How Emotions are Evoked in a Customer Experience

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How do we redesign our Customers Experience to ensure we are evoking positive emotions? This is a question we are being increasingly asked as people realize emotions form a large part of a Customers Experience. To understand and answer this, we need to look at the process by which emotions are evoked. We are fortunate to have debated this with some of the leading authorities on emotions in the academia and psychological world.

What has always surprised me is despite the advances in medical science there are no agreed upon, defined way people feel emotions. The most accepted view is that of Damasio, Lange and James, who describe what they call their “Dual State Theory”.

This states the way that an emotion is generated. Below you will find the details of this theory.

Dual State Theory

Theory Explanation
1. We detect sensory stimuli We smell, see, hear, touch, or taste something
2. This stimulus subconsciously activates our body and lower level brain states which, in turn, induces emotional brain and body states The heart beats faster, the hands sweat and so on
3. These body/brain states generate a feeling A feeling is generated
4. At about the same time, we become consciously aware of the feeling I am feeling cared for, valued, disappointed, scared
5. We then work out why we are feeling this way I am feeling scared because this is a dark alley and it is late at night
6. We make associations between events/objects in the current situation and what we are feeling On TV last night I saw that someone was attacked in a similar circumstance
7. We actively organize our memory and learn from what is happening I should not go down that alley and must not do this again

In this case I guess the next step is the action I take given this feeling of being scared to go down the alley. My actions will also be weighed up against other priorities…. For example, I can hear my child crying at the end of the alley. Despite being scared other emotions of love and caring drive me forward.

Therefore where can we create a deliberate Customer Experience?

Well surprise surprise it starts at the beginning.

In step 1 “We detect sensory stimuli”. We can help determine the sensory input. What do our brochures feel like? What smells can we generate? What sounds can we build into our experience? Senses have very strong associations and memories. My association of summer is the smell of freshly cut grass, the sounds of Seagulls and the songs like “Summer Breeze” by the Isley Brothers. Our brains have very strong associations with smells and sounds. We all know of a particular song that reminds us of a holiday or a particular moment in our lives. Therefore my challenge is, do you know what senses would enhance your Customer Experience and have these been deliberately built into your Customer Experience?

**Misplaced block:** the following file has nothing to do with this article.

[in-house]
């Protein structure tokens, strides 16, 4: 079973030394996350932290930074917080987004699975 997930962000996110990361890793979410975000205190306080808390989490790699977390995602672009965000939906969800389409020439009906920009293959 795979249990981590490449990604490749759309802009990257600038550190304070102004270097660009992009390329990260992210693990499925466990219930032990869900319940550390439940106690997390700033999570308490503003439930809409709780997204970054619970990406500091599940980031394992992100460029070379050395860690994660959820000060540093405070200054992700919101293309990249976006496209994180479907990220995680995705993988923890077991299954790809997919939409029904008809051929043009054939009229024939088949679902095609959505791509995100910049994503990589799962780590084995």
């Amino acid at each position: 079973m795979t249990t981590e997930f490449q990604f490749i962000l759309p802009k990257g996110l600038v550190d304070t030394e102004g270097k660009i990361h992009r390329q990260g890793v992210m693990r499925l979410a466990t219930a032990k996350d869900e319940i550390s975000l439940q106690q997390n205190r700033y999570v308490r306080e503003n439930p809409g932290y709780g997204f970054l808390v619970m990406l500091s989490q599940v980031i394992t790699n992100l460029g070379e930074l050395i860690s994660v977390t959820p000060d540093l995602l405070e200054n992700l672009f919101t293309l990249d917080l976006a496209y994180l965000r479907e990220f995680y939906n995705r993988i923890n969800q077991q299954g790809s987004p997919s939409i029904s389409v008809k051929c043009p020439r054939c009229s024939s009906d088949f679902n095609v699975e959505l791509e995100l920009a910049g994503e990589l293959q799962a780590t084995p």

In step 2, “This stimulus subconsciously activates our body and lower level brain states which, in turn, induces emotional brain and body states” is it possible to see how your Customer is reacting to your experience? Can you look at their bodies and see the responses in they have?

In step 3 “We then work out why we are feeling this way”. Can you “read” what emotion they are feeling? Have you employed emotional intelligent people who can do this?

In step 6 “We make associations between events/objects in the current situation and what we are feeling”. What associations are your customers making? Are they the ones that you would like? What can you do to change that?

Finally in step 7 “We actively organize our memory and learn from what is happening”. What is the memory you would like to leave with your customer? Our advice would be that you actually need to start with this. This should dictate how your experience is constructed.